Shin declared victory via social media shortly thereafter, stating that “we made history tonight,” while thanking supporters and everyone who had endorsed her campaign.

In a letter that also went out to supporters last night, Shin wrote that the victory left her “completely overwhelmed.”

“Entering this race was not an easy decision. I knew that challenging an incumbent in a Delegate race would be difficult,” she wrote. “Together, we knocked over 12,000 doors and made tens of thousands of phone calls. We built a grassroots movement with support from across the district. From Reston to Herndon to Chantilly, we ran the whole district.”

Neither Samirah nor Shin thanked the other candidate.

Samirah was one of five incumbent candidates to lose last night, a record dating back to 2001.

First elected in February 2019, Samirah gained some level of fame later that year for disrupting a Trump speech in Jamestown by yelling, “Mr. President, you can’t send us back, Virginia is our home!”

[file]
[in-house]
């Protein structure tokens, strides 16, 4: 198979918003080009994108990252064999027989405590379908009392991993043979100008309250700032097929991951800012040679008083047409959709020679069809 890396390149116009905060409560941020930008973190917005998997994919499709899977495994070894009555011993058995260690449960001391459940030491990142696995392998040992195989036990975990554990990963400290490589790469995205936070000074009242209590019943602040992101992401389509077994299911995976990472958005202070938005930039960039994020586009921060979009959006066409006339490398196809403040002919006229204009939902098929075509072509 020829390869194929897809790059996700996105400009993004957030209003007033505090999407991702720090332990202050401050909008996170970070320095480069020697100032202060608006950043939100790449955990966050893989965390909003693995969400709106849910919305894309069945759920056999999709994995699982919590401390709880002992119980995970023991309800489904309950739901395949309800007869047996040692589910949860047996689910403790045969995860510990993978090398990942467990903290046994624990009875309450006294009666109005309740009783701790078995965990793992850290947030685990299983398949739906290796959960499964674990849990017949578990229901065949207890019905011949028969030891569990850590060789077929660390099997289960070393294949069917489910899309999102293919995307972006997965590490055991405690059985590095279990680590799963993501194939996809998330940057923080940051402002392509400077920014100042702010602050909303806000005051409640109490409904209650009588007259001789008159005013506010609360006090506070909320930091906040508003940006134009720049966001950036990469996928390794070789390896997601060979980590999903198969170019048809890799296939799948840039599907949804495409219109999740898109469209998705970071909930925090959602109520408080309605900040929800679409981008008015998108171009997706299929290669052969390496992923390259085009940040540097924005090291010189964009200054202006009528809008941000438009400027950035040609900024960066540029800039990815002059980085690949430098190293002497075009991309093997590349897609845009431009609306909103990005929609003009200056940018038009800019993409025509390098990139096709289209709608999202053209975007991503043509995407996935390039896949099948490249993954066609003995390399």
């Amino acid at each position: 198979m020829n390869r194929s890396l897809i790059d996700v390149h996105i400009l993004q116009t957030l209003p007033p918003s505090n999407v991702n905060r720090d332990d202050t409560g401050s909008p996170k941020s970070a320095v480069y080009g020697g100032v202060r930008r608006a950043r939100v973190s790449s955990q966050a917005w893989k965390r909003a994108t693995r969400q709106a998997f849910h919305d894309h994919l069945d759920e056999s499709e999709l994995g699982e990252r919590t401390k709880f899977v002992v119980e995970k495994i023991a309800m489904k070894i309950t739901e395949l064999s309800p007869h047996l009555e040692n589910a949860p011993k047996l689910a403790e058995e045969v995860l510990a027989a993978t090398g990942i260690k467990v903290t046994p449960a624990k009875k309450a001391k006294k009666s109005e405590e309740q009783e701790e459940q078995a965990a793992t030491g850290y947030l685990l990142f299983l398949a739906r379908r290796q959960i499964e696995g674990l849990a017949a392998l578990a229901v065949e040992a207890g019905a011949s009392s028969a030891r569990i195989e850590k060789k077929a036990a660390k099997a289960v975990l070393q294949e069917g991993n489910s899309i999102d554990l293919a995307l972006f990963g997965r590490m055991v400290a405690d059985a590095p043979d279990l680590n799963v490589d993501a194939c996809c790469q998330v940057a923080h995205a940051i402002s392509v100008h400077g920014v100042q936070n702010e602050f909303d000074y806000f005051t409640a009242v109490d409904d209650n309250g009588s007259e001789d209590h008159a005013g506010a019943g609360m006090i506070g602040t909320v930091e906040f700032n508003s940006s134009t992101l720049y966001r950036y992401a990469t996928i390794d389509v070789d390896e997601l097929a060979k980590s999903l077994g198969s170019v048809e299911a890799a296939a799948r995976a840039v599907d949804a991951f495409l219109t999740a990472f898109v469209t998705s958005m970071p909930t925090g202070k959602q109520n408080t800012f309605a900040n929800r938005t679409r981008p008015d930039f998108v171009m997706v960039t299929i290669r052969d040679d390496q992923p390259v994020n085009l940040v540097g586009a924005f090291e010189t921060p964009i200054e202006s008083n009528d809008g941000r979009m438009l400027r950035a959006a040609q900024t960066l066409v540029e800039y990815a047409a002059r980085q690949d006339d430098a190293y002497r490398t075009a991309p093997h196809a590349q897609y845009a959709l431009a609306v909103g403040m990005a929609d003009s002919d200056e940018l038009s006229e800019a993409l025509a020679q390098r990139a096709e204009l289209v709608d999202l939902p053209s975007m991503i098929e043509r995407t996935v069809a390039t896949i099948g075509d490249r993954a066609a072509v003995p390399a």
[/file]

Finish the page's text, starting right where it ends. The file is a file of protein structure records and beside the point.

While he found some support for touting progressive policies, his occasionally confrontational approach ruffled some feathers, and a number of prominent Virginia Democrats supported Shin in this election, including state Sens. Jennifer Boysko and Janet Howell as well as Herndon Mayor Sheila Olem.

“I look forward to working at my dental practice in Reston, spending time with family, and finding ways to unify the progressive movement in Northern Virginia,” Samirah told Reston Now by email.